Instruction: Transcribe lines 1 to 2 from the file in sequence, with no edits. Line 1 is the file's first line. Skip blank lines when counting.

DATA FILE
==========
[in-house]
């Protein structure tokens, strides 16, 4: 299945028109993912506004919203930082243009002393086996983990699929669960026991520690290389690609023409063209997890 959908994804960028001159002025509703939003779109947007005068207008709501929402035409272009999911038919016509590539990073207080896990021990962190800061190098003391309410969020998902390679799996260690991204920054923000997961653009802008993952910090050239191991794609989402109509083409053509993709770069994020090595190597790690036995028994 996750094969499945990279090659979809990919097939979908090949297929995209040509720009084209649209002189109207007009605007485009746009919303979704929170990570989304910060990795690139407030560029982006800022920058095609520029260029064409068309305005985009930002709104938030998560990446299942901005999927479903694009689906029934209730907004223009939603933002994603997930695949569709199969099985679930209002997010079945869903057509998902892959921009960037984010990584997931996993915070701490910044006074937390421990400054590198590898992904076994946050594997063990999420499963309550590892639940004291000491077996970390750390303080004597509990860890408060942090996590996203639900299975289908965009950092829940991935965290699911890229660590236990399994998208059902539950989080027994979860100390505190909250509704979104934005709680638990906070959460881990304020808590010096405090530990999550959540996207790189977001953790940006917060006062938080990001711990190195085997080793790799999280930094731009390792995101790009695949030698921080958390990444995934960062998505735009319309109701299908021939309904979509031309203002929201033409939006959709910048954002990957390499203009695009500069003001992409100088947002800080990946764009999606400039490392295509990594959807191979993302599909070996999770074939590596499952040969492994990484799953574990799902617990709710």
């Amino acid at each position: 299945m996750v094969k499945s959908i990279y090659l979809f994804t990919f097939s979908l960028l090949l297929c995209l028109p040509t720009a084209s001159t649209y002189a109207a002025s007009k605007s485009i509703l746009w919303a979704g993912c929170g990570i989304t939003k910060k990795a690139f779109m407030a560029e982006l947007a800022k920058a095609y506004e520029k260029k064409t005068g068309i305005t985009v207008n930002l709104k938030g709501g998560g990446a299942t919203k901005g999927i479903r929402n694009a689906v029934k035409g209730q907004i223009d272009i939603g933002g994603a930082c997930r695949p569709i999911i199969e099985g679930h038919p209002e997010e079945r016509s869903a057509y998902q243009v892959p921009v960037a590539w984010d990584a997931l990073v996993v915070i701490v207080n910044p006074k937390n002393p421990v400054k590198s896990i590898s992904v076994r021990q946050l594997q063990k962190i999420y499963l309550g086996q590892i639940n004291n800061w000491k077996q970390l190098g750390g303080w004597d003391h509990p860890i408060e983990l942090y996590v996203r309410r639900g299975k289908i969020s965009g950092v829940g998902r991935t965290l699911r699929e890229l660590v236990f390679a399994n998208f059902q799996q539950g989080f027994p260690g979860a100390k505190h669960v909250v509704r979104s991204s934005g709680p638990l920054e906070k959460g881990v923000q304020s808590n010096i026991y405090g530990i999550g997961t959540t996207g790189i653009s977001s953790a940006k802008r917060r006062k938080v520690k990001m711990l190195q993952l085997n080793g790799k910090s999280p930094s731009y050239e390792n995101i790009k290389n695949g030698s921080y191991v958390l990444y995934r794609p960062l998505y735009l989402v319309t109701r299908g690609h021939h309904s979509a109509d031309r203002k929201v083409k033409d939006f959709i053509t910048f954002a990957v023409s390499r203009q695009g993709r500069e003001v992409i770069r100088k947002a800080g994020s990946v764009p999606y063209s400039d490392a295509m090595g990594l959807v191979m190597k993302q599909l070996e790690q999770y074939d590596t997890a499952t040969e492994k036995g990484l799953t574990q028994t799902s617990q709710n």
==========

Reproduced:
[in-house]
């Protein structure tokens, strides 16, 4: 299945028109993912506004919203930082243009002393086996983990699929669960026991520690290389690609023409063209997890 959908994804960028001159002025509703939003779109947007005068207008709501929402035409272009999911038919016509590539990073207080896990021990962190800061190098003391309410969020998902390679799996260690991204920054923000997961653009802008993952910090050239191991794609989402109509083409053509993709770069994020090595190597790690036995028994 996750094969499945990279090659979809990919097939979908090949297929995209040509720009084209649209002189109207007009605007485009746009919303979704929170990570989304910060990795690139407030560029982006800022920058095609520029260029064409068309305005985009930002709104938030998560990446299942901005999927479903694009689906029934209730907004223009939603933002994603997930695949569709199969099985679930209002997010079945869903057509998902892959921009960037984010990584997931996993915070701490910044006074937390421990400054590198590898992904076994946050594997063990999420499963309550590892639940004291000491077996970390750390303080004597509990860890408060942090996590996203639900299975289908965009950092829940991935965290699911890229660590236990399994998208059902539950989080027994979860100390505190909250509704979104934005709680638990906070959460881990304020808590010096405090530990999550959540996207790189977001953790940006917060006062938080990001711990190195085997080793790799999280930094731009390792995101790009695949030698921080958390990444995934960062998505735009319309109701299908021939309904979509031309203002929201033409939006959709910048954002990957390499203009695009500069003001992409100088947002800080990946764009999606400039490392295509990594959807191979993302599909070996999770074939590596499952040969492994990484799953574990799902617990709710």